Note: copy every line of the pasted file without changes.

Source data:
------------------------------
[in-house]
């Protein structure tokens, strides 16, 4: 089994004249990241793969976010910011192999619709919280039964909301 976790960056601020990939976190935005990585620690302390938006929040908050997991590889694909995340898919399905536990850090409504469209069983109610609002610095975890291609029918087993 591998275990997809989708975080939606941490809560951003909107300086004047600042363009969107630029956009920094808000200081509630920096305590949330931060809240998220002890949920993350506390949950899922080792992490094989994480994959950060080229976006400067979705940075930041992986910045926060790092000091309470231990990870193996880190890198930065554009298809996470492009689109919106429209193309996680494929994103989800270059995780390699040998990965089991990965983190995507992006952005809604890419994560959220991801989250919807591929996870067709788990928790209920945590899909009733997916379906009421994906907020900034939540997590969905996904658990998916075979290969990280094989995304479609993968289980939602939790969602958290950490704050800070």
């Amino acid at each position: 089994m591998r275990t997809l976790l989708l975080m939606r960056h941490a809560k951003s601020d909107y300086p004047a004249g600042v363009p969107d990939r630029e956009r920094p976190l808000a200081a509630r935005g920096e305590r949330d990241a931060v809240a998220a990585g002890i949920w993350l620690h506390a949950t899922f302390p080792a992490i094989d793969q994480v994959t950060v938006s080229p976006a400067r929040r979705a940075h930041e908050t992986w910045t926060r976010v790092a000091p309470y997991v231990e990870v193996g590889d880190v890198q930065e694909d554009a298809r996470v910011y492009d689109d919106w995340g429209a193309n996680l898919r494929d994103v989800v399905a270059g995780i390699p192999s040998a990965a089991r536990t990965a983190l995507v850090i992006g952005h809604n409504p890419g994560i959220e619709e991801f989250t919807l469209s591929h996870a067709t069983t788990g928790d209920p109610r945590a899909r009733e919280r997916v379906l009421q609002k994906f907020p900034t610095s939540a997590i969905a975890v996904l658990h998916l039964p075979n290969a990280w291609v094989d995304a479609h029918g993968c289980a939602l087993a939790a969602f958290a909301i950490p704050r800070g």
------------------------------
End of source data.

[in-house]
């Protein structure tokens, strides 16, 4: 089994004249990241793969976010910011192999619709919280039964909301 976790960056601020990939976190935005990585620690302390938006929040908050997991590889694909995340898919399905536990850090409504469209069983109610609002610095975890291609029918087993 591998275990997809989708975080939606941490809560951003909107300086004047600042363009969107630029956009920094808000200081509630920096305590949330931060809240998220002890949920993350506390949950899922080792992490094989994480994959950060080229976006400067979705940075930041992986910045926060790092000091309470231990990870193996880190890198930065554009298809996470492009689109919106429209193309996680494929994103989800270059995780390699040998990965089991990965983190995507992006952005809604890419994560959220991801989250919807591929996870067709788990928790209920945590899909009733997916379906009421994906907020900034939540997590969905996904658990998916075979290969990280094989995304479609993968289980939602939790969602958290950490704050800070």
């Amino acid at each position: 089994m591998r275990t997809l976790l989708l975080m939606r960056h941490a809560k951003s601020d909107y300086p004047a004249g600042v363009p969107d990939r630029e956009r920094p976190l808000a200081a509630r935005g920096e305590r949330d990241a931060v809240a998220a990585g002890i949920w993350l620690h506390a949950t899922f302390p080792a992490i094989d793969q994480v994959t950060v938006s080229p976006a400067r929040r979705a940075h930041e908050t992986w910045t926060r976010v790092a000091p309470y997991v231990e990870v193996g590889d880190v890198q930065e694909d554009a298809r996470v910011y492009d689109d919106w995340g429209a193309n996680l898919r494929d994103v989800v399905a270059g995780i390699p192999s040998a990965a089991r536990t990965a983190l995507v850090i992006g952005h809604n409504p890419g994560i959220e619709e991801f989250t919807l469209s591929h996870a067709t069983t788990g928790d209920p109610r945590a899909r009733e919280r997916v379906l009421q609002k994906f907020p900034t610095s939540a997590i969905a975890v996904l658990h998916l039964p075979n290969a990280w291609v094989d995304a479609h029918g993968c289980a939602l087993a939790a969602f958290a909301i950490p704050r800070g």